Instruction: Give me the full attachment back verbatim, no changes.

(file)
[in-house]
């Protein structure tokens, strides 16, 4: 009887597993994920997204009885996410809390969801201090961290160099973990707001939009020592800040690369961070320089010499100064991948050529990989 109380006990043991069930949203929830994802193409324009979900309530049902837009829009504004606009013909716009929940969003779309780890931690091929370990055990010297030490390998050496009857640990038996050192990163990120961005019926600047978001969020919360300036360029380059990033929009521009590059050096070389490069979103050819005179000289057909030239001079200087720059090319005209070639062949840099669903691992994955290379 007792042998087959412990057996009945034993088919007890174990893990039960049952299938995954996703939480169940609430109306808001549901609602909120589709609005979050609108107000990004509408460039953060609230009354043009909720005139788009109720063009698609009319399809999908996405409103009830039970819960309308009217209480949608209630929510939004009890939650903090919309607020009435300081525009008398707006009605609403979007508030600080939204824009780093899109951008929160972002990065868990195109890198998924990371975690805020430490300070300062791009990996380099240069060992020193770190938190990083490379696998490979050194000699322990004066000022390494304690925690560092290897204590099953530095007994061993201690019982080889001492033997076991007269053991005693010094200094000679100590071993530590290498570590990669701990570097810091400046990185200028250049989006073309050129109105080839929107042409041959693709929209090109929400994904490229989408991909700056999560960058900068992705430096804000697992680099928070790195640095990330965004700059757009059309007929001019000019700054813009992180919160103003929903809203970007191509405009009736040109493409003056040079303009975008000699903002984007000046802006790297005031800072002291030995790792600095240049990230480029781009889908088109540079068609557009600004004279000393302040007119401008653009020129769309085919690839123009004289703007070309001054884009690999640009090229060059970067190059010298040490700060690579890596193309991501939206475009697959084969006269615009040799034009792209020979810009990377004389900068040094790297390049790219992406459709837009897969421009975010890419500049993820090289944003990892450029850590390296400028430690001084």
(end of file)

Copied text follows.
[in-house]
């Protein structure tokens, strides 16, 4: 009887597993994920997204009885996410809390969801201090961290160099973990707001939009020592800040690369961070320089010499100064991948050529990989 109380006990043991069930949203929830994802193409324009979900309530049902837009829009504004606009013909716009929940969003779309780890931690091929370990055990010297030490390998050496009857640990038996050192990163990120961005019926600047978001969020919360300036360029380059990033929009521009590059050096070389490069979103050819005179000289057909030239001079200087720059090319005209070639062949840099669903691992994955290379 007792042998087959412990057996009945034993088919007890174990893990039960049952299938995954996703939480169940609430109306808001549901609602909120589709609005979050609108107000990004509408460039953060609230009354043009909720005139788009109720063009698609009319399809999908996405409103009830039970819960309308009217209480949608209630929510939004009890939650903090919309607020009435300081525009008398707006009605609403979007508030600080939204824009780093899109951008929160972002990065868990195109890198998924990371975690805020430490300070300062791009990996380099240069060992020193770190938190990083490379696998490979050194000699322990004066000022390494304690925690560092290897204590099953530095007994061993201690019982080889001492033997076991007269053991005693010094200094000679100590071993530590290498570590990669701990570097810091400046990185200028250049989006073309050129109105080839929107042409041959693709929209090109929400994904490229989408991909700056999560960058900068992705430096804000697992680099928070790195640095990330965004700059757009059309007929001019000019700054813009992180919160103003929903809203970007191509405009009736040109493409003056040079303009975008000699903002984007000046802006790297005031800072002291030995790792600095240049990230480029781009889908088109540079068609557009600004004279000393302040007119401008653009020129769309085919690839123009004289703007070309001054884009690999640009090229060059970067190059010298040490700060690579890596193309991501939206475009697959084969006269615009040799034009792209020979810009990377004389900068040094790297390049790219992406459709837009897969421009975010890419500049993820090289944003990892450029850590390296400028430690001084």